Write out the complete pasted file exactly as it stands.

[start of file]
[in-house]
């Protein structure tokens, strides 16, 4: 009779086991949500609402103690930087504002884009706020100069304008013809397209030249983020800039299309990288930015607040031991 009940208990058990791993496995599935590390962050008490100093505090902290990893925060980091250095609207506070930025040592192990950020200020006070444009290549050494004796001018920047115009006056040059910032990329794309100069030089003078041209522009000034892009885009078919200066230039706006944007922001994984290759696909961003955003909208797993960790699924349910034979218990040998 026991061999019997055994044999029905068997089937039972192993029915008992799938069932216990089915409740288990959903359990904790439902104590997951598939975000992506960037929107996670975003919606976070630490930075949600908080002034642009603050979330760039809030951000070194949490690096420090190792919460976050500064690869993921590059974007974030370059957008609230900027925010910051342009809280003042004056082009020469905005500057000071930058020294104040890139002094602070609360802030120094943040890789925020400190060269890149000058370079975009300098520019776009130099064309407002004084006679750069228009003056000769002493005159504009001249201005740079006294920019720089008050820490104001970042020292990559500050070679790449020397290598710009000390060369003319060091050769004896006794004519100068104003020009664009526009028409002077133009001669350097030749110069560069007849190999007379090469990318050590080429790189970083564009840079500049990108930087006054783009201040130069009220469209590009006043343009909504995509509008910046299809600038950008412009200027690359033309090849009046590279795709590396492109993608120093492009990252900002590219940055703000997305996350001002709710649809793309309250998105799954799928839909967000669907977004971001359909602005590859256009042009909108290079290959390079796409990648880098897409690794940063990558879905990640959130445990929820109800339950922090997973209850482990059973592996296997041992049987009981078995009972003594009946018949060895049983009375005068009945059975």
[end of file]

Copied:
[in-house]
């Protein structure tokens, strides 16, 4: 009779086991949500609402103690930087504002884009706020100069304008013809397209030249983020800039299309990288930015607040031991 009940208990058990791993496995599935590390962050008490100093505090902290990893925060980091250095609207506070930025040592192990950020200020006070444009290549050494004796001018920047115009006056040059910032990329794309100069030089003078041209522009000034892009885009078919200066230039706006944007922001994984290759696909961003955003909208797993960790699924349910034979218990040998 026991061999019997055994044999029905068997089937039972192993029915008992799938069932216990089915409740288990959903359990904790439902104590997951598939975000992506960037929107996670975003919606976070630490930075949600908080002034642009603050979330760039809030951000070194949490690096420090190792919460976050500064690869993921590059974007974030370059957008609230900027925010910051342009809280003042004056082009020469905005500057000071930058020294104040890139002094602070609360802030120094943040890789925020400190060269890149000058370079975009300098520019776009130099064309407002004084006679750069228009003056000769002493005159504009001249201005740079006294920019720089008050820490104001970042020292990559500050070679790449020397290598710009000390060369003319060091050769004896006794004519100068104003020009664009526009028409002077133009001669350097030749110069560069007849190999007379090469990318050590080429790189970083564009840079500049990108930087006054783009201040130069009220469209590009006043343009909504995509509008910046299809600038950008412009200027690359033309090849009046590279795709590396492109993608120093492009990252900002590219940055703000997305996350001002709710649809793309309250998105799954799928839909967000669907977004971001359909602005590859256009042009909108290079290959390079796409990648880098897409690794940063990558879905990640959130445990929820109800339950922090997973209850482990059973592996296997041992049987009981078995009972003594009946018949060895049983009375005068009945059975």